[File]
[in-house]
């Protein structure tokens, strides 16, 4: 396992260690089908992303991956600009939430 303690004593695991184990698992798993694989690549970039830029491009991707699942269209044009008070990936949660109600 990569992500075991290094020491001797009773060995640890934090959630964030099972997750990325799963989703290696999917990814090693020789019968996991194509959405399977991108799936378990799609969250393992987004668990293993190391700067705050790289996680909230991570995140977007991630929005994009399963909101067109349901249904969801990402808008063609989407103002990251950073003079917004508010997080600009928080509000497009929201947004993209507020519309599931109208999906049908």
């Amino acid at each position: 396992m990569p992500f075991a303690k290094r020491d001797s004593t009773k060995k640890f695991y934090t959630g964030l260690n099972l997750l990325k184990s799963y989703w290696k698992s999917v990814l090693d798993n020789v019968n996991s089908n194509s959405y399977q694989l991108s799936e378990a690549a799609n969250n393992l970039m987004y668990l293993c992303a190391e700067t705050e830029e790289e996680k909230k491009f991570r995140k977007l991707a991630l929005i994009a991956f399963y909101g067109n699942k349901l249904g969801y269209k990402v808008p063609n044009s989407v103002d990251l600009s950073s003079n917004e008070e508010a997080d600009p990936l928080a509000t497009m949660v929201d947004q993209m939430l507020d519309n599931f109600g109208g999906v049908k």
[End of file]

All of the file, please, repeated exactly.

[in-house]
């Protein structure tokens, strides 16, 4: 396992260690089908992303991956600009939430 303690004593695991184990698992798993694989690549970039830029491009991707699942269209044009008070990936949660109600 990569992500075991290094020491001797009773060995640890934090959630964030099972997750990325799963989703290696999917990814090693020789019968996991194509959405399977991108799936378990799609969250393992987004668990293993190391700067705050790289996680909230991570995140977007991630929005994009399963909101067109349901249904969801990402808008063609989407103002990251950073003079917004508010997080600009928080509000497009929201947004993209507020519309599931109208999906049908």
């Amino acid at each position: 396992m990569p992500f075991a303690k290094r020491d001797s004593t009773k060995k640890f695991y934090t959630g964030l260690n099972l997750l990325k184990s799963y989703w290696k698992s999917v990814l090693d798993n020789v019968n996991s089908n194509s959405y399977q694989l991108s799936e378990a690549a799609n969250n393992l970039m987004y668990l293993c992303a190391e700067t705050e830029e790289e996680k909230k491009f991570r995140k977007l991707a991630l929005i994009a991956f399963y909101g067109n699942k349901l249904g969801y269209k990402v808008p063609n044009s989407v103002d990251l600009s950073s003079n917004e008070e508010a997080d600009p990936l928080a509000t497009m949660v929201d947004q993209m939430l507020d519309n599931f109600g109208g999906v049908k």